For millennia, we humans roamed planet Earth, foraging for food and hunting animals. We took what we could find, as needed, and small groups of hunter-gatherers thrived. Then, about 12 000 years ago, somewhere in the Jordan Valley, in what later became known as the Fertile Crescent, the Neolithic Revolution was ignited. Humans started cultivating plants.
Fast-forward halfway to the current day, and we selected species and varieties that lend themselves to cultivation, and starting monoculture farming. We had begun damming rivers. We had begun breeding animals and allowing them to amass.
Agriculture and pastoral living were established as far as what became known as China and Mexico. The consequent need to remain in one place led to the development of settlements and towns, escalating human activity in localised space.
Overexploitation of soils caused destruction. It did not take long before the fertile soils in the Loess Plateau in China, where Chinese agriculture and thus Chinese civilisation started, were degraded so intensely that it was rendered an arid semidesert.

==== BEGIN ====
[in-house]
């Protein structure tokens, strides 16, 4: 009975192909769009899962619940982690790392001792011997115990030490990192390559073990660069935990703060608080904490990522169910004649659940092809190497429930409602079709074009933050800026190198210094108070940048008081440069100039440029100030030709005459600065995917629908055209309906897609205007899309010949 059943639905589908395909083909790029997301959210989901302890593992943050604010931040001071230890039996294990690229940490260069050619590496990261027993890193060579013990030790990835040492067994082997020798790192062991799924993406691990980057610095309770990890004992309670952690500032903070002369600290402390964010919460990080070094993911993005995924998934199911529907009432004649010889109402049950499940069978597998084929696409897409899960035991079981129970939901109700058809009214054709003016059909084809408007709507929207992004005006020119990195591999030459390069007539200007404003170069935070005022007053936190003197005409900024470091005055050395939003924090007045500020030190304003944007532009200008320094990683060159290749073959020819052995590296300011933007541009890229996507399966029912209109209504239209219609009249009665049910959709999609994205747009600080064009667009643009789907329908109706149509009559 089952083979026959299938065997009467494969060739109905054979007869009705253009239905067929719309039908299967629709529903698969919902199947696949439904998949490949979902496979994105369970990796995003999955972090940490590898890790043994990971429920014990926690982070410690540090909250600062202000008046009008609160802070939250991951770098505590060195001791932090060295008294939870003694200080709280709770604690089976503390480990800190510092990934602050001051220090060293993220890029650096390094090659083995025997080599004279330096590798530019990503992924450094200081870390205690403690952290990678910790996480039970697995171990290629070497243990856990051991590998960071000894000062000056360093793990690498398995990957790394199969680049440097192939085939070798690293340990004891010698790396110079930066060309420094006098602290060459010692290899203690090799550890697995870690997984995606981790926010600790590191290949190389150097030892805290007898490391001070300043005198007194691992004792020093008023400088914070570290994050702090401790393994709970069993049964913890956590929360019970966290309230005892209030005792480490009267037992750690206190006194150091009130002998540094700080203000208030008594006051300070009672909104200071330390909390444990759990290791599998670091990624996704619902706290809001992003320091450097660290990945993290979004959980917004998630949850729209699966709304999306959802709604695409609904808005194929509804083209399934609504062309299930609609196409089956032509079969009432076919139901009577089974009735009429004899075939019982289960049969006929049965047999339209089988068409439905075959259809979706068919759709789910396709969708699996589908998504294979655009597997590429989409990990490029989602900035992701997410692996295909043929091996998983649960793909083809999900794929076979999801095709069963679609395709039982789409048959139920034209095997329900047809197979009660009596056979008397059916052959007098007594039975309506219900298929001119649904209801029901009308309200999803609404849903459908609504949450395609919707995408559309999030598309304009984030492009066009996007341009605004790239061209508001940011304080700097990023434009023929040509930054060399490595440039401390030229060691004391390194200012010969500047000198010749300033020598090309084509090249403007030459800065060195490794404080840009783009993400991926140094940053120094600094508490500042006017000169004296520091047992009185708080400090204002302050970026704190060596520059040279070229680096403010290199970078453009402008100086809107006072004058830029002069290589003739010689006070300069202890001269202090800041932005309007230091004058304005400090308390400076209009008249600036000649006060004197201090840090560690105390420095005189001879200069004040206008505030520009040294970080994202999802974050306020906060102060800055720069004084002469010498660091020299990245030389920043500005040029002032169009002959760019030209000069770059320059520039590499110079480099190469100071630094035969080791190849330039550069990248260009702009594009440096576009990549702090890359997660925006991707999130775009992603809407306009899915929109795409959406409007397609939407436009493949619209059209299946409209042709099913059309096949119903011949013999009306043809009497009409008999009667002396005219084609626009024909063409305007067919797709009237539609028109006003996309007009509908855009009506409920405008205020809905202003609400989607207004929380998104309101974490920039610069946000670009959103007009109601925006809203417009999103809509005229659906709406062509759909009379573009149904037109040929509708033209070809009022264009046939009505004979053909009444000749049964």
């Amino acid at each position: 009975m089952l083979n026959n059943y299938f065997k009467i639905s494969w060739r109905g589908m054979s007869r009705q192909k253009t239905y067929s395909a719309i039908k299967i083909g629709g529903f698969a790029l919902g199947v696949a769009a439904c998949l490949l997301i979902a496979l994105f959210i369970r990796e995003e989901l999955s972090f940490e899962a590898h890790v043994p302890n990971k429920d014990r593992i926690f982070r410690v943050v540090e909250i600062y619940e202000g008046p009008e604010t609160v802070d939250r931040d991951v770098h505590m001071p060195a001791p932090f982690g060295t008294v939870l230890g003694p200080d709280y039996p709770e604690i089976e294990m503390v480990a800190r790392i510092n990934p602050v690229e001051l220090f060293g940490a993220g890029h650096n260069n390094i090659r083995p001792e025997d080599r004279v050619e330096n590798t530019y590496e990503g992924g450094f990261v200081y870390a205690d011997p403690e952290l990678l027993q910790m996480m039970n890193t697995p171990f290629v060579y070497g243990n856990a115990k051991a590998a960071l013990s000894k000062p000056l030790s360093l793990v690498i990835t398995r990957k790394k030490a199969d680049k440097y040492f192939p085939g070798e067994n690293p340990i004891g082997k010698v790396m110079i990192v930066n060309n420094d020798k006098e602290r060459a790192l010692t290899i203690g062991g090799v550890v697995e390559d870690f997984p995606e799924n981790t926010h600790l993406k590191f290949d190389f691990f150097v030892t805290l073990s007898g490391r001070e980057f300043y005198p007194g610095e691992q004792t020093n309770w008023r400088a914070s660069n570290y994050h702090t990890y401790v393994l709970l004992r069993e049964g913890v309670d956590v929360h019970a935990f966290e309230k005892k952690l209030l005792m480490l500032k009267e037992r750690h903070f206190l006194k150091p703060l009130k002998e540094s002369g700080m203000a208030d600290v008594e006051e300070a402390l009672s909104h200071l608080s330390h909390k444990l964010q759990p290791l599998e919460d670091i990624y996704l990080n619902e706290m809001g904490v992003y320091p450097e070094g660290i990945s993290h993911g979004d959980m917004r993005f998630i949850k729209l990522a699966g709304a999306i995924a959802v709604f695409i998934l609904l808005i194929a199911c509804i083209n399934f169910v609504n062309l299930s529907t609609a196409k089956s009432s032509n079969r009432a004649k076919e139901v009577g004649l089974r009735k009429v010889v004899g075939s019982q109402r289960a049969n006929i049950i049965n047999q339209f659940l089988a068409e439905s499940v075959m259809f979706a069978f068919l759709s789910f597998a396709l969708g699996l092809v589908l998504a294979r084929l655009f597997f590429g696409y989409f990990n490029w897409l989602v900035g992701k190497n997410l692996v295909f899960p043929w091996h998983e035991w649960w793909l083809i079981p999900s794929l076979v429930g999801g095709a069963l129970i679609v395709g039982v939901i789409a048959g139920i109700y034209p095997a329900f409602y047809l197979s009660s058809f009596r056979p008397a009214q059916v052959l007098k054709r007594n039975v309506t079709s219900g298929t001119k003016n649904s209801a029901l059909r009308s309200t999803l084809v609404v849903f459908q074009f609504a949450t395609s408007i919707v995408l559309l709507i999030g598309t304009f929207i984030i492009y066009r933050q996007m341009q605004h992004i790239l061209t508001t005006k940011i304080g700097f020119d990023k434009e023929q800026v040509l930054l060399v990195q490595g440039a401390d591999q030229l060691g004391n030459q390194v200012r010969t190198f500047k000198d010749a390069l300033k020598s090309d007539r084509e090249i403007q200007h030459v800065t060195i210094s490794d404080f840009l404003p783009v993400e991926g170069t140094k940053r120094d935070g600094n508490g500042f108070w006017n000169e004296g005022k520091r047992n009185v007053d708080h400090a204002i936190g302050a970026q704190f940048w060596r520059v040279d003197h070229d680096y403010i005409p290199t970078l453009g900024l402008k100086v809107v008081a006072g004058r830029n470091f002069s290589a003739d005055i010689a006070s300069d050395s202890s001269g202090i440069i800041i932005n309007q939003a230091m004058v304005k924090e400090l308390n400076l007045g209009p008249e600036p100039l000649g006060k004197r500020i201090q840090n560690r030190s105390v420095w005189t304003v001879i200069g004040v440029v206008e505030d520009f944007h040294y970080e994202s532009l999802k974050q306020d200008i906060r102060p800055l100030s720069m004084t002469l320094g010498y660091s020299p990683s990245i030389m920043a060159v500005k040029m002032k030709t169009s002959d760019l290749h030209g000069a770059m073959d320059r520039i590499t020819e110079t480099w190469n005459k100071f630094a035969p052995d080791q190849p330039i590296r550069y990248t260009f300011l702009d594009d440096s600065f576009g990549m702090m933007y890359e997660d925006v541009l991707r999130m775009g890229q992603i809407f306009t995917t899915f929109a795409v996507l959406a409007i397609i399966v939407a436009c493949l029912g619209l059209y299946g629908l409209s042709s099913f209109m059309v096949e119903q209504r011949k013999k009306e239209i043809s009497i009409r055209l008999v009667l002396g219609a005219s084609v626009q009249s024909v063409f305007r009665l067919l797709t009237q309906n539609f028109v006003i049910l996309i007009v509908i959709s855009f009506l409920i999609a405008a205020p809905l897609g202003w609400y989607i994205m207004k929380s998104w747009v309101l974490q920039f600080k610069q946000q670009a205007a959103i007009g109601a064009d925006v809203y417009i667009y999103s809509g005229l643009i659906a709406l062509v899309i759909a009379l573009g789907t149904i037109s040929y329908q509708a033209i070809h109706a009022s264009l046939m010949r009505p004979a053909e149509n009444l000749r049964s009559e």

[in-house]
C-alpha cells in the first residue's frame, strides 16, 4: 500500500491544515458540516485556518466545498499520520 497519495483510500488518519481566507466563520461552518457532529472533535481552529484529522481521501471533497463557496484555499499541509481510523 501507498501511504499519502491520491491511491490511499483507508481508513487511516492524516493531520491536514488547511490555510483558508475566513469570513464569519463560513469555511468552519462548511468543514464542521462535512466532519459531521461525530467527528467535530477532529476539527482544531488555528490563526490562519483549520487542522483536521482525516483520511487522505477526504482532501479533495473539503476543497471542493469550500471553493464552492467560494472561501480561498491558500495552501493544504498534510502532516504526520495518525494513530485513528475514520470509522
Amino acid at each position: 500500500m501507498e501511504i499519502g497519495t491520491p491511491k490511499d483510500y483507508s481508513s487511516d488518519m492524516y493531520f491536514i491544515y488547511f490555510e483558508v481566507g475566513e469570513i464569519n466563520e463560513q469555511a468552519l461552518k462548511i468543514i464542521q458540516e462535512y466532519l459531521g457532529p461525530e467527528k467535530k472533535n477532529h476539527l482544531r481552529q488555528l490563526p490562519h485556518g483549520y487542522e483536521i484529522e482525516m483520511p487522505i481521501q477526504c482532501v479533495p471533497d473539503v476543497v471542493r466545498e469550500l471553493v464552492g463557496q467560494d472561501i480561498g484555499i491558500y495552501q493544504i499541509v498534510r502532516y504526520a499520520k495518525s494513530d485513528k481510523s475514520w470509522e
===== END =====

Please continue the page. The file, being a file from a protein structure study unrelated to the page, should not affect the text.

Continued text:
Human activity does not exclusively affect soil and living organisms; it influences weather systems on a systemic level. Healthy hydrological cycles (remember learning it at school — rain falls, rivers run into the dams and sea, water evaporates, condensates into clouds, rain falls) are critical if humanity is to thrive into the future.
Essentially, there are two components: the way in which water leaves the surface of the earth, and what happens if and when it returns. If soils have been stripped of vegetation and water can no longer penetrate, surface temperatures rise. In these warm conditions, the moisture that leaves the surface of the earth rises too quickly into the upper atmosphere where it can no longer form clouds. When it does rain, the water can’t percolate into the soil, which causes flooding and erosion.
Fast-forward to the 21st century. With advanced understanding of soil, water, sunlight, photosynthesis, microbes, biodiversity and genetics, we have learned that while ecosystems can be destroyed, they can also be restored. We now know how to develop healthy soil, populate it with the right vegetation and manage the hydrological cycle. We can effectively restore ecosystems and regulate the climate.